Onward into week 12. It has a planned cross day, and a rest day that I think I will use (lightly!) for another easy spin. The miles afoot need to keep building each week. Onward!

06 March 2010

So-called Stamina

Here we are in the "Stamina Phase" of this marathon training. So far, not so good as one would hope.

The major change in this phase is the Wednesday run. Quarter mile intervals are replaced by tempo runs. Week 9 (last week) I ran the requisite 4 miles on Wednesday, but at about 30 seconds faster pace than called for. Well, better than that much slower, I guess!

This week's "tempo run" was to be 6 miles at a pace of 8:45-50. I am also trying to get in some "hills" so I chose to do this run in a nearby neighborhood with an interesting terrain. Around here we'd call it "hilly." My trouble, vis-a-vis the pace, was that after mile 2, I wasn't sure how my distance was doing, so I couldn't monitor the pace. The run ended up being only 5.5 miles, and the pace well over 9 minutes per mile. OK, as far as that goes (I reasoned to myself and my Karen), at least it was hilly. Then I clicked "show elevation" in Map My Run, and was reminded how hilly this part of the state isn't! Oh well.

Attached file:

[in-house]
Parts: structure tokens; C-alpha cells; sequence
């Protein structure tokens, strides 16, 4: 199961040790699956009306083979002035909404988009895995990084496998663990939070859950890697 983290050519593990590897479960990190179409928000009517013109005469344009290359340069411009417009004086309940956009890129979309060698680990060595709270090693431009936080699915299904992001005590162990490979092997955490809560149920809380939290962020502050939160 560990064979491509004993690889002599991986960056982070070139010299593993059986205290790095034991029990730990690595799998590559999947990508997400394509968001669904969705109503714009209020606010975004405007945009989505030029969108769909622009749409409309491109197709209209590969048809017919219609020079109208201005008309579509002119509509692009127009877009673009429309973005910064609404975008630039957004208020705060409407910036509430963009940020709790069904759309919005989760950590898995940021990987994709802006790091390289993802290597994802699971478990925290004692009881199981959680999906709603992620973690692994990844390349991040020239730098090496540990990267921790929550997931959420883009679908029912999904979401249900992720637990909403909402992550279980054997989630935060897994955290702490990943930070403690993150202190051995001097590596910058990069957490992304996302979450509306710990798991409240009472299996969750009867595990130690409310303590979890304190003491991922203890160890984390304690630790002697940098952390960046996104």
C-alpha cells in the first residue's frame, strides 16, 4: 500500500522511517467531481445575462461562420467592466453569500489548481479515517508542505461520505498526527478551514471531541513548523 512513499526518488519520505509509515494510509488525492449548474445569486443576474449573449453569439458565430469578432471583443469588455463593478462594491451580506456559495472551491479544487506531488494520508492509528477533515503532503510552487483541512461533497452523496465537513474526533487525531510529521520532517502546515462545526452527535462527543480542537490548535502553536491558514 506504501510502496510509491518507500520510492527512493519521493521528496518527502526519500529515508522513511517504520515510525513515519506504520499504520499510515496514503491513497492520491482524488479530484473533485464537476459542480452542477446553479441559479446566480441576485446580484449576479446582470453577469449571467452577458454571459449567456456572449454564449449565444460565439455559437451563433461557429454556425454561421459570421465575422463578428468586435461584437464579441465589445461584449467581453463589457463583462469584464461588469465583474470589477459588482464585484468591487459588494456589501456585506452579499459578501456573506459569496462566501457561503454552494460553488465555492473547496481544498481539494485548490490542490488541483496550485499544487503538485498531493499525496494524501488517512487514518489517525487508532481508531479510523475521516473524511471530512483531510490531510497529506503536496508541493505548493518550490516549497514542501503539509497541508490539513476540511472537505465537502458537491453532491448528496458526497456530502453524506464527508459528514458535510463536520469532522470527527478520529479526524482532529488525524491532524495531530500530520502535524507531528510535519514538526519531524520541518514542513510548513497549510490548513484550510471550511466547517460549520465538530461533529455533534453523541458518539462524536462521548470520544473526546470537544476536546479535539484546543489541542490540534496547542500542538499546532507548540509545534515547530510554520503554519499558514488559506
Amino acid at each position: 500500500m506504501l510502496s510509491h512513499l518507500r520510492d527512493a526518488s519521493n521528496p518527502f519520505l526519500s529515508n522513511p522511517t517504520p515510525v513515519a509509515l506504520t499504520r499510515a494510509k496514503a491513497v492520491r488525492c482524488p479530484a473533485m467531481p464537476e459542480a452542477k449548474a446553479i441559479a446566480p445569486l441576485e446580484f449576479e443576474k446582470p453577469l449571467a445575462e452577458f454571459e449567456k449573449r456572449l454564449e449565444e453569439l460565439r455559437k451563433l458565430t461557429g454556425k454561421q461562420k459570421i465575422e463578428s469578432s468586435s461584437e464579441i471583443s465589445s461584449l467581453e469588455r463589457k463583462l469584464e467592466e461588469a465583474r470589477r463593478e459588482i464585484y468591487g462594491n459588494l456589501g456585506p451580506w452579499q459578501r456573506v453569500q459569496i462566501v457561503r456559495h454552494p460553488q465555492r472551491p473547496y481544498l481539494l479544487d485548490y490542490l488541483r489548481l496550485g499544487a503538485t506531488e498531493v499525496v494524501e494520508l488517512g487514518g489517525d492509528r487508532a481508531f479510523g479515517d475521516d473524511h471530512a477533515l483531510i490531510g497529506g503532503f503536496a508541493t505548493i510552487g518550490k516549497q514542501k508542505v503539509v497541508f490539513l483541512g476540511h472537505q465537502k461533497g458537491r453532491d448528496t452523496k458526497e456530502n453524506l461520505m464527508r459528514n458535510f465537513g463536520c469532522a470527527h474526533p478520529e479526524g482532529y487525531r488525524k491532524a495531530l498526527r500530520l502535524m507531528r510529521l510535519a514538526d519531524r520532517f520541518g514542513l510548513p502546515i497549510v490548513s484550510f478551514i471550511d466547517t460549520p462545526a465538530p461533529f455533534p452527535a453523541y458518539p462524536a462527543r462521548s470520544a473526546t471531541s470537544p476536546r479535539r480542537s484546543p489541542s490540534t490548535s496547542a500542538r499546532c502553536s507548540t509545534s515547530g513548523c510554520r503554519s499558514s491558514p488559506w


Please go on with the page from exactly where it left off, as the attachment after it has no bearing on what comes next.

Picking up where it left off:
My other hilly run was the previous Saturday (one week today). I planned a ride from part of a cycling route, and knew I'd get a little terrain. A 6-mile route, which as an out-and-back would give me 12 miles. A 13-mile day on the training schedule, I'd get that last mile in the neighborhood. The run was a nice course. There was still snow crowding the shoulders, so with traffic it wasn't great. But it worked. I got into a neighborhood I hadn't seen (horsies!), and did that loop twice - nice, rolling mile or so each time. But about 2 miles from home my quads started to give out, and I walked about 1/2 mile of those final 2 miles. And didn't put in the 13th mile. So much for stamina.

And these are nothing like the hills we'll see in the Big Sur run. Gotta get out more!

On the plus side, this week Friday I put in my long run. 15 miles (flat miles!) at the end of the afternoon. My longest, and I survived, and this morning feel pretty good.